Don’t miss Chorro del Quevedo in La Candelaria, a small outlet plaza that is a popular gathering spot for locals. On Saturday nights, you can find street performances, stand-up comedy, and live music as well as local artisans selling handmade crafts.

If you can’t decide which restaurant to eat at in La Candelaria, one must-try is La Puerta Falsa, which translates to “the false door.” It is one of the oldest and most beloved restaurants in Bogotá and Colombia, serving authentic Colombian fare. The restaurant still maintains its customs from 200 years ago, with a maximum seating capacity of 20. If you manage to get a table, make sure to try their most famous dish on the menu, Colombian ajiaco – a soup made with potato, corn on the cob, and chicken.

Where to eat

La Puerta Falsa

La Puerta de la Catedral

Restaurante Fulanitos

Day 3: Go museum hopping, try fresh fruit at Paloquemao, lounge in Parque Simón Bolívar

Check out one of the many historical and cultural museums Bogotá has to offer, sample some fresh food, and relax in the city’s largest metropolitan park.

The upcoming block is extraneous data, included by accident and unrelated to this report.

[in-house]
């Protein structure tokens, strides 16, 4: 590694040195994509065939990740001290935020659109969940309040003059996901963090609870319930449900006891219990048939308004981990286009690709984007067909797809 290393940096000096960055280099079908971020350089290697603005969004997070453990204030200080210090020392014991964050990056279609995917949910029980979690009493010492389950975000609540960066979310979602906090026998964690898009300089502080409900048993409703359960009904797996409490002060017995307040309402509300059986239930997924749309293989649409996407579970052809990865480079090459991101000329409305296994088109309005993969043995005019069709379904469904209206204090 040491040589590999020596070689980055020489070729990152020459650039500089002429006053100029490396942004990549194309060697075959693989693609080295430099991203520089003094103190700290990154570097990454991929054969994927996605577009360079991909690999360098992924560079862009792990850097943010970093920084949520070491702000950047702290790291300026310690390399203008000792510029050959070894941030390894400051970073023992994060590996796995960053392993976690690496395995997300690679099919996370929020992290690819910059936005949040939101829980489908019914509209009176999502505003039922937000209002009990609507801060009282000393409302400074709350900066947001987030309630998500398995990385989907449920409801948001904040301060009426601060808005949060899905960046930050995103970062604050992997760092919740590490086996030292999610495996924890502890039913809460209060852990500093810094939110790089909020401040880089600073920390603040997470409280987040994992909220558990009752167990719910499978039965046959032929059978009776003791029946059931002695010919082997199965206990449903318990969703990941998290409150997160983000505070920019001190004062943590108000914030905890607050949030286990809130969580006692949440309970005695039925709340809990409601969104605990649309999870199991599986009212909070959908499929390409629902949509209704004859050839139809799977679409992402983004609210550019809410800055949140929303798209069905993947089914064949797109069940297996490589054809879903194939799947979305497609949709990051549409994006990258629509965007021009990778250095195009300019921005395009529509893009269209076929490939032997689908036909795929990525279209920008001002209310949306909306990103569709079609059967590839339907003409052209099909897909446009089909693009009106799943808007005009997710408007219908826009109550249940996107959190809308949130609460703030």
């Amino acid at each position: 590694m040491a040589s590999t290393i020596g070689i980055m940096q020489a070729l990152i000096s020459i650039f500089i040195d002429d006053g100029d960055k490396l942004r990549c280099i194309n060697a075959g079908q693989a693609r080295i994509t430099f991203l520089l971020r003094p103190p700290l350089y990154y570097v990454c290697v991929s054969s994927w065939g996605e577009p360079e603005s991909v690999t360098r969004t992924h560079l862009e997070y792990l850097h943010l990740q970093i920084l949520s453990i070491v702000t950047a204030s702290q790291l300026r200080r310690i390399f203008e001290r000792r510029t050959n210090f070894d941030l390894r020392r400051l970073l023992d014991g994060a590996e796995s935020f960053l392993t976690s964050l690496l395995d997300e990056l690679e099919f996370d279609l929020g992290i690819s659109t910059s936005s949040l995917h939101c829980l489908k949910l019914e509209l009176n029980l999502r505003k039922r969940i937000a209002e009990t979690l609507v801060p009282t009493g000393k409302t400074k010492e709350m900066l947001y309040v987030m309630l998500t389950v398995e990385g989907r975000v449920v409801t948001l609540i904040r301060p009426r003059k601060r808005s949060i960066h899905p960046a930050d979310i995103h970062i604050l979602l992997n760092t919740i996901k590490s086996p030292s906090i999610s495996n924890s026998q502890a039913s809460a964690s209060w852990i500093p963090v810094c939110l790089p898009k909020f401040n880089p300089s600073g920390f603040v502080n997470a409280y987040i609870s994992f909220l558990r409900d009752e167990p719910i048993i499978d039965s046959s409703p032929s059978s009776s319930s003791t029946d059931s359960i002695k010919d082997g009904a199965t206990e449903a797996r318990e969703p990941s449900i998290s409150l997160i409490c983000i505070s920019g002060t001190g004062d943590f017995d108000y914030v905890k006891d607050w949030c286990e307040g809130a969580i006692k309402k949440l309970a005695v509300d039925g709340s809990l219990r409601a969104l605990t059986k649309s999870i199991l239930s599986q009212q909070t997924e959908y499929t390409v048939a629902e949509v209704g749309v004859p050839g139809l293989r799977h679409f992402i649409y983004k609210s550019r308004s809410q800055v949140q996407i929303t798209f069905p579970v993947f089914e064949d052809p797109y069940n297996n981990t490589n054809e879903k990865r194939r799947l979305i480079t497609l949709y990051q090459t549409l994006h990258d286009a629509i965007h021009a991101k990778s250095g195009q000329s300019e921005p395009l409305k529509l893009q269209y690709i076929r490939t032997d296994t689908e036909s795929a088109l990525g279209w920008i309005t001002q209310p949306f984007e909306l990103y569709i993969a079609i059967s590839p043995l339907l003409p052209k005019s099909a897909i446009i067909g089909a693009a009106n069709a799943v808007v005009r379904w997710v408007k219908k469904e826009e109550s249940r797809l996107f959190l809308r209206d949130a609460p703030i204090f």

A vendor at Mercado Paloquemao. Photo: Daniel Sanchez | Unsplash

Go to a museum

Since Bogotá is the capital of Colombia, there is a plethora of free or low-priced museums to visit. Make sure to check them out! Here are some of the best history, art, and culture museums to choose from, based on your personal interests:

Museo Nacional (National Museum): Colombia’s national museum. Visit here to learn more about the history of the country, its political past and present, landmark historical moments, and culture. Admission is 4,000 pesos, or a little over $1 USD. If you happen to be visiting during a Colombian national holiday, admission is free.

Museo Botero (Botero Museum): Dedicated to the famous Colombian painter and sculptor, Fernando Botero. His work is recognized internationally for it’s unique style of overly chubby subjects. This museum houses over 200 original pieces of Botero. Admission is free.

Museo de Oro (Gold Museum): One of Bogotá’s most unique museums. This museum houses over 34,000 pieces of gold and attracts over 500,000 tourists annually. It is also the museum with the largest collection of pre-Hispanic gold in the world. Admission is 4,000 pesos (over $1 USD), and is free on Sundays. If you choose to take advantage of the free admission, be prepared for larger crowds.